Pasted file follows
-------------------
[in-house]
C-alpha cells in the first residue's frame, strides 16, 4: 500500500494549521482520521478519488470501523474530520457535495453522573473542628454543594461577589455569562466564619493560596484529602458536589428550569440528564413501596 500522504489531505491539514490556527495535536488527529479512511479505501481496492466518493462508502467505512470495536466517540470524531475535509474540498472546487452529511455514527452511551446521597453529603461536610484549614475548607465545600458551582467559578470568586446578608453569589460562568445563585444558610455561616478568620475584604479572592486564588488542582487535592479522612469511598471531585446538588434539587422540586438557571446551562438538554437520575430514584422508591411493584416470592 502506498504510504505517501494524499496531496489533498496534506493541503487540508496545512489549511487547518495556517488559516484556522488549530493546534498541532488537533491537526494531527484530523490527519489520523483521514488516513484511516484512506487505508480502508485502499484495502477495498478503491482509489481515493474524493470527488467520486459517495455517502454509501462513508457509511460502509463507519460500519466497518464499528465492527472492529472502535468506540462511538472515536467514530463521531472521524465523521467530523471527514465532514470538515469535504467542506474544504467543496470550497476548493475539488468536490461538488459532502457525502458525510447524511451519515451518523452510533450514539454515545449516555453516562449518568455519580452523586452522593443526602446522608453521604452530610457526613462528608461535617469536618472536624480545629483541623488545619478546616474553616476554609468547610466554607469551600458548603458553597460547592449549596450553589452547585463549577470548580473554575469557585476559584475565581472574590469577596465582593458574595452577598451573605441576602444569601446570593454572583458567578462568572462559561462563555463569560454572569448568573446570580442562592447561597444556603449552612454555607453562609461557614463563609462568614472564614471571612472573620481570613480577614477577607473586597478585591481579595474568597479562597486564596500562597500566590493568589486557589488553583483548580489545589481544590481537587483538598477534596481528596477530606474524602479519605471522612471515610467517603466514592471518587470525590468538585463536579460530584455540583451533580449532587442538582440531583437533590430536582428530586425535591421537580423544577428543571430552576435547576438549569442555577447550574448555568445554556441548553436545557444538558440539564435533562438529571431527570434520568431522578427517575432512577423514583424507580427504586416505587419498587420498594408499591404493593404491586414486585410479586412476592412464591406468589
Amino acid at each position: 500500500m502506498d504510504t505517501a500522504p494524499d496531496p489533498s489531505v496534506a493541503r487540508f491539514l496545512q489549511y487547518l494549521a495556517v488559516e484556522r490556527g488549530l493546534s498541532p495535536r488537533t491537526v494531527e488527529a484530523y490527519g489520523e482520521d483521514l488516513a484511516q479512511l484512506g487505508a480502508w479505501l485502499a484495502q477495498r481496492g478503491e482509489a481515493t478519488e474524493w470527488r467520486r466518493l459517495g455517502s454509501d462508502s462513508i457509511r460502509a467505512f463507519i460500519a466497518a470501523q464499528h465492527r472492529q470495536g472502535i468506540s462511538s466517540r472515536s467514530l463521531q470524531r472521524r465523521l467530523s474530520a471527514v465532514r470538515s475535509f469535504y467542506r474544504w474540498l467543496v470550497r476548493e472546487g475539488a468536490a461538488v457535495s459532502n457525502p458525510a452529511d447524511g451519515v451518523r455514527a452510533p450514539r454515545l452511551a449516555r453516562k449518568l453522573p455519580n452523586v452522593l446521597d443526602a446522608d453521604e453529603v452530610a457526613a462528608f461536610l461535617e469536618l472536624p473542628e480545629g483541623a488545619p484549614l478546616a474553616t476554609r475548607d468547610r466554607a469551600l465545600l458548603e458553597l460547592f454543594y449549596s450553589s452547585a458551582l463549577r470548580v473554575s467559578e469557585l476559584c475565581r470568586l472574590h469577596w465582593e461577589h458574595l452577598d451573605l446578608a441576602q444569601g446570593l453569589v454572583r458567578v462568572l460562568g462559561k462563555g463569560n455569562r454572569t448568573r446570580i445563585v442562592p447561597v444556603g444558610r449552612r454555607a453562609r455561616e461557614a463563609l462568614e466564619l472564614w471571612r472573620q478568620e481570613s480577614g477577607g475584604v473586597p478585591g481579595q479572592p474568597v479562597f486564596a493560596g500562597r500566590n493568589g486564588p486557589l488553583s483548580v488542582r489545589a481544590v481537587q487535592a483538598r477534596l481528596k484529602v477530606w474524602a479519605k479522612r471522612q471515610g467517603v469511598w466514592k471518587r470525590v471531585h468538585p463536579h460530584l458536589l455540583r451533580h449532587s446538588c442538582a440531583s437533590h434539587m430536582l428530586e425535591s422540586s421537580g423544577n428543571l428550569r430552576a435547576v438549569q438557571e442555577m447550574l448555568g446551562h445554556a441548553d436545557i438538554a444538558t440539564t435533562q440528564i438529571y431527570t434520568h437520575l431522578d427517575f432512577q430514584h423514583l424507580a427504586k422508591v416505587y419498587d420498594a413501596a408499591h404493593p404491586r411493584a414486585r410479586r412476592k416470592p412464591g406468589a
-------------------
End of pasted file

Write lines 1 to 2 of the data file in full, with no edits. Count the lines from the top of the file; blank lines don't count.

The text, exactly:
[in-house]
C-alpha cells in the first residue's frame, strides 16, 4: 500500500494549521482520521478519488470501523474530520457535495453522573473542628454543594461577589455569562466564619493560596484529602458536589428550569440528564413501596 500522504489531505491539514490556527495535536488527529479512511479505501481496492466518493462508502467505512470495536466517540470524531475535509474540498472546487452529511455514527452511551446521597453529603461536610484549614475548607465545600458551582467559578470568586446578608453569589460562568445563585444558610455561616478568620475584604479572592486564588488542582487535592479522612469511598471531585446538588434539587422540586438557571446551562438538554437520575430514584422508591411493584416470592 502506498504510504505517501494524499496531496489533498496534506493541503487540508496545512489549511487547518495556517488559516484556522488549530493546534498541532488537533491537526494531527484530523490527519489520523483521514488516513484511516484512506487505508480502508485502499484495502477495498478503491482509489481515493474524493470527488467520486459517495455517502454509501462513508457509511460502509463507519460500519466497518464499528465492527472492529472502535468506540462511538472515536467514530463521531472521524465523521467530523471527514465532514470538515469535504467542506474544504467543496470550497476548493475539488468536490461538488459532502457525502458525510447524511451519515451518523452510533450514539454515545449516555453516562449518568455519580452523586452522593443526602446522608453521604452530610457526613462528608461535617469536618472536624480545629483541623488545619478546616474553616476554609468547610466554607469551600458548603458553597460547592449549596450553589452547585463549577470548580473554575469557585476559584475565581472574590469577596465582593458574595452577598451573605441576602444569601446570593454572583458567578462568572462559561462563555463569560454572569448568573446570580442562592447561597444556603449552612454555607453562609461557614463563609462568614472564614471571612472573620481570613480577614477577607473586597478585591481579595474568597479562597486564596500562597500566590493568589486557589488553583483548580489545589481544590481537587483538598477534596481528596477530606474524602479519605471522612471515610467517603466514592471518587470525590468538585463536579460530584455540583451533580449532587442538582440531583437533590430536582428530586425535591421537580423544577428543571430552576435547576438549569442555577447550574448555568445554556441548553436545557444538558440539564435533562438529571431527570434520568431522578427517575432512577423514583424507580427504586416505587419498587420498594408499591404493593404491586414486585410479586412476592412464591406468589